1859 Wild rabbits released

European wild rabbitsIn 1859, Grazier Thomas Austin released 12 pairs of wild rabbits on his property at Winchelsea in Victoria’s Western District. A keen hunter, his aim was to provide sport. They bred prolifically and spread rapidly. By the 1920s there were more than 10 billion rabbits across Australia. More

1859 Café de Paris restaurant opened in Melbourne

Café-de-Paris MelbourneThe Café de Paris restaurant was among the earliest European-style restaurants to open in Melbourne, although four-penny, six-penny and shilling restaurants were abundant in the 1850s. These generally offered basic, English-style food. Rita Erlich’s article on the eMelbourne website gives an insight into early Melbourne restaurants. More

1857 First reference to the counter lunch

Williams's Hotel offered a one shilling counter lunchIn 1857, newspapers in Melbourne carried advertisements for Gregory’s Tavern and Restaurant at the Hall of Commerce Hotel, announcing the introduction of a counter lunch – “Cold in Summer, Hot in Winter”. The lunch included a glass of best Burton brew or Yorkshire Ale and the charge was one shilling. Over the next year or two, other Melbourne hotels (including Williams’s in Elizabeth Street) began promoting their counter lunch offerings, with a shilling being the going rate. However, the push for custom became more competitive and publicans soon began offering free food with the purchase of a sixpenny, or even threepenny, glass of ale. So began the troubled history of the counter lunch. More

1857 Swan Brewery founded in Perth

Swan BreweryIn 1857, Frederick Sherwood founded the Swan Brewery on the banks of the Swan River. After his death in 1874, the company passed through the hands of many owners. The brewery was relocated, but continued its dominance in Perth, with many ‘tied’ pubs. Swan Brewery was bought by entrepreneur Alan Bond in 1981. It is now part of the Lion Nathan group, owned by the Japanese Kirin Holdings Company Limited.

1856 Melbourne’s first Spanish restaurant

Spanish Restaurant advertisement 1860

In 1856 an establishment called the Spanish Restaurant was operating in Elizabeth Street, Melbourne. It seems that it was a joint venture between a French man and Catalonian immigrants Josep and Francesco Parer. Another Parer brother Estafan soon joined them and became a partner in the business. In 1861 the Spanish Restaurant moved to 40 Bourke Street and continued at this address for 23 years. Two other brothers, Felipe and Juan, arrived and the family built a hotel and café empire that endured for many decades. More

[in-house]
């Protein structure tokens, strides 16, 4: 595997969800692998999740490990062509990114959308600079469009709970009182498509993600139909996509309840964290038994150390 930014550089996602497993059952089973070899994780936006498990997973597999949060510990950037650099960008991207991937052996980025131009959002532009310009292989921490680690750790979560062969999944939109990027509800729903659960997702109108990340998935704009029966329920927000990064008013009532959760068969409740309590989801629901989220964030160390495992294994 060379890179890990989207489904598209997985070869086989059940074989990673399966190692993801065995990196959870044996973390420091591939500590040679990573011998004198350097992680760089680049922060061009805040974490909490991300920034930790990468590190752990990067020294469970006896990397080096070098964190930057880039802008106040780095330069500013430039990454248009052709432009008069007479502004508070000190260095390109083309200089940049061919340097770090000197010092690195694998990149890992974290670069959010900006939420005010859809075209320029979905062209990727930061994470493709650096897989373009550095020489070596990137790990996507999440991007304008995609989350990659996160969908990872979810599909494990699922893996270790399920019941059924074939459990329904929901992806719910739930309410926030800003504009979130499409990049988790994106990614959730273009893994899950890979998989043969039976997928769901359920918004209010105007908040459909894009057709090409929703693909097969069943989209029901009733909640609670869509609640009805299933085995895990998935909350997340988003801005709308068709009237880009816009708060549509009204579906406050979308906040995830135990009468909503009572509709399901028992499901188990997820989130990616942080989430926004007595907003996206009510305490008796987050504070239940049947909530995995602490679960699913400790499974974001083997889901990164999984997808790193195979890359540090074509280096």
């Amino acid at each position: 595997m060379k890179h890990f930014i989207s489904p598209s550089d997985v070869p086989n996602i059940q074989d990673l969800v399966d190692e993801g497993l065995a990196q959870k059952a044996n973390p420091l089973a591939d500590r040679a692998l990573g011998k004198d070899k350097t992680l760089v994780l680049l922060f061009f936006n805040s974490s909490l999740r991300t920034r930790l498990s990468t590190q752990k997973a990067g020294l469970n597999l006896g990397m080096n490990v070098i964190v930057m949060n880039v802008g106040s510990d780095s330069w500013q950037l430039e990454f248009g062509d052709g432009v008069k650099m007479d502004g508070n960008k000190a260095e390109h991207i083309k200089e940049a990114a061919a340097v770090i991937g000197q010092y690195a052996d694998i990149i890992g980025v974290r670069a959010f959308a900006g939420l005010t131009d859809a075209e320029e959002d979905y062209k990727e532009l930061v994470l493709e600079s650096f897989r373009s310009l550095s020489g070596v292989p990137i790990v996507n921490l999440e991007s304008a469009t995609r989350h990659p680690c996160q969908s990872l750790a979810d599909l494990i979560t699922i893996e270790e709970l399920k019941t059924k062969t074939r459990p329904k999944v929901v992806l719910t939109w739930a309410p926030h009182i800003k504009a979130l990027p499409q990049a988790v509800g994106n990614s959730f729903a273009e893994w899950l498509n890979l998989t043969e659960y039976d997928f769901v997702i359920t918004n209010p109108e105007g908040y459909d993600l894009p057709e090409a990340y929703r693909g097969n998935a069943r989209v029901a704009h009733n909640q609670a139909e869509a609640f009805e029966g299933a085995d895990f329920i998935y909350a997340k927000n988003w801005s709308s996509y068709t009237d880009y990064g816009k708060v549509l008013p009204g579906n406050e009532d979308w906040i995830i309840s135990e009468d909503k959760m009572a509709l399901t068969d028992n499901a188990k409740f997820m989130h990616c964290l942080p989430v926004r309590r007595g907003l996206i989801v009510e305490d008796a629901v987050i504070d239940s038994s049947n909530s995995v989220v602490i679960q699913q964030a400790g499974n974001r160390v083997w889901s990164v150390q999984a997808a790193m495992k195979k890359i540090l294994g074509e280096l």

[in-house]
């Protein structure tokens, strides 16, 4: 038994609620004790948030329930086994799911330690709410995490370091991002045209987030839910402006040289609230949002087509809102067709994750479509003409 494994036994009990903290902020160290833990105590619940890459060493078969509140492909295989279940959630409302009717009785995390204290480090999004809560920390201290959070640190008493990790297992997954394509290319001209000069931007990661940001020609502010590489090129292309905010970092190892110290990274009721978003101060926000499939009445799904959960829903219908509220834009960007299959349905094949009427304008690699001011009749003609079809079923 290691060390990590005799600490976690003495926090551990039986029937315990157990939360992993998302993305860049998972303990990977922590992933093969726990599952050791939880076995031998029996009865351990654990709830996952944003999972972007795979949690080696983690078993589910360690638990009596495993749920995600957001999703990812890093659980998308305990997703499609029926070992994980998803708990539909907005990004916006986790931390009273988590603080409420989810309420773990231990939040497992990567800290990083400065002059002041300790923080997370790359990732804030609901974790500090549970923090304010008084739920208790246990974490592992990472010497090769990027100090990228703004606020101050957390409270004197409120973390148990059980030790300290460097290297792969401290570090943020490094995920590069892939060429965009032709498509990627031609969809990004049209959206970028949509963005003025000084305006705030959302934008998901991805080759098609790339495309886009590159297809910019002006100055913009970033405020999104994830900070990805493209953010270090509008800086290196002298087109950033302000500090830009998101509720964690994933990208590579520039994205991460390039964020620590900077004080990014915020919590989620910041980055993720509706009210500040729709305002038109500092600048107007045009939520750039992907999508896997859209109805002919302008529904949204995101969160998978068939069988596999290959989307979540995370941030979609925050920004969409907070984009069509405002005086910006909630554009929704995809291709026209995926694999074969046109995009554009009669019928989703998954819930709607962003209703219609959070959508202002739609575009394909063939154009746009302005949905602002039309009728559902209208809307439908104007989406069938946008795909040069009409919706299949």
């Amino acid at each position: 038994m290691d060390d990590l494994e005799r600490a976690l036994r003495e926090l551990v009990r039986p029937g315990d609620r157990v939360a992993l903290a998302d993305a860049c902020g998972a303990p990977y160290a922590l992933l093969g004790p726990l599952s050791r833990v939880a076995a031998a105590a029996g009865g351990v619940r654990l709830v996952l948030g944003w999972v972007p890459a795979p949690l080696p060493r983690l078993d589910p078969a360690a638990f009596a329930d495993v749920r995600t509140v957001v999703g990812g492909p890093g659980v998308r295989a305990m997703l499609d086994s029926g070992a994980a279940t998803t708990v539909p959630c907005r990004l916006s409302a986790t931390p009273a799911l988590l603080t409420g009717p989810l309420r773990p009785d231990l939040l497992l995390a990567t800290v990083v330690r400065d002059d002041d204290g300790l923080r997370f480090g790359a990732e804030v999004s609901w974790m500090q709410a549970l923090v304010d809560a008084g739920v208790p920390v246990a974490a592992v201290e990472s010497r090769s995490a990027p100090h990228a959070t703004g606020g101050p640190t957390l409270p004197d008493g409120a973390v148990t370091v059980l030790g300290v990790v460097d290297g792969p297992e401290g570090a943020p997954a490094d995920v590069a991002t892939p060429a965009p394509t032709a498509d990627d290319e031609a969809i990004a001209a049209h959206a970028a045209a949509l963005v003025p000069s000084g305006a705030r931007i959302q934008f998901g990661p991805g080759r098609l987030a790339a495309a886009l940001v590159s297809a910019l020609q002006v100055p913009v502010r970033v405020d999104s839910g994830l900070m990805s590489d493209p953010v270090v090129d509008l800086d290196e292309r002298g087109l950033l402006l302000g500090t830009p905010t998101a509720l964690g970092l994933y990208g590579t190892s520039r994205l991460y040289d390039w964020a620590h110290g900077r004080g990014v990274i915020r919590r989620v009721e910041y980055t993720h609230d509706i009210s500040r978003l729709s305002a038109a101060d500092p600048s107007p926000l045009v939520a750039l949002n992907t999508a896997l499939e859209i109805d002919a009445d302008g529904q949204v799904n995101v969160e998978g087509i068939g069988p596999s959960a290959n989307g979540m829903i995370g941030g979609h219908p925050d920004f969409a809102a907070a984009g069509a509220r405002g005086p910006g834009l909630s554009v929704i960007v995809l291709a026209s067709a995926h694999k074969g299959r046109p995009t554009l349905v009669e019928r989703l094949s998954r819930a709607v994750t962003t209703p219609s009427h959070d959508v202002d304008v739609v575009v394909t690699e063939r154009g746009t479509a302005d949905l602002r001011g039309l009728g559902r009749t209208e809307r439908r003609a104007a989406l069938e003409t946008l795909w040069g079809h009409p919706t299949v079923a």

1855 Murray cod commercial fishery

Murray Cod

Photo: Fir0002/Flagstaffotos

The Moira Lake Fishing Company (later known as the Murray River Fishing Company) was founded by Joseph Waldo Rice in 1855, fishing mainly for Murray cod. The company employed six European and several local Aboriginal fishermen. Initially, the fish were mostly sold in nearby communities, but once the railway reached Echuca fish could easily be sent to the goldfields and the Melbourne markets. More

1855 James Harrison patents refrigeration system

James Harrison, pioneer of the refrigeration system

James Harrison

Newspaper proprietor James Harrison, of Geelong in Victoria, was among the pioneers of refrigeration. He created Australia’s first vapour-compression refrigeration system using ether. In 1851 he developed his ice-making machine. In 1854 it began operation commercially, a patent was granted in 1855  and he was commissioned to build a refrigeration system for the Glasgow & Co. brewery in Bendigo. His system was soon in use for meat packing houses and breweries. More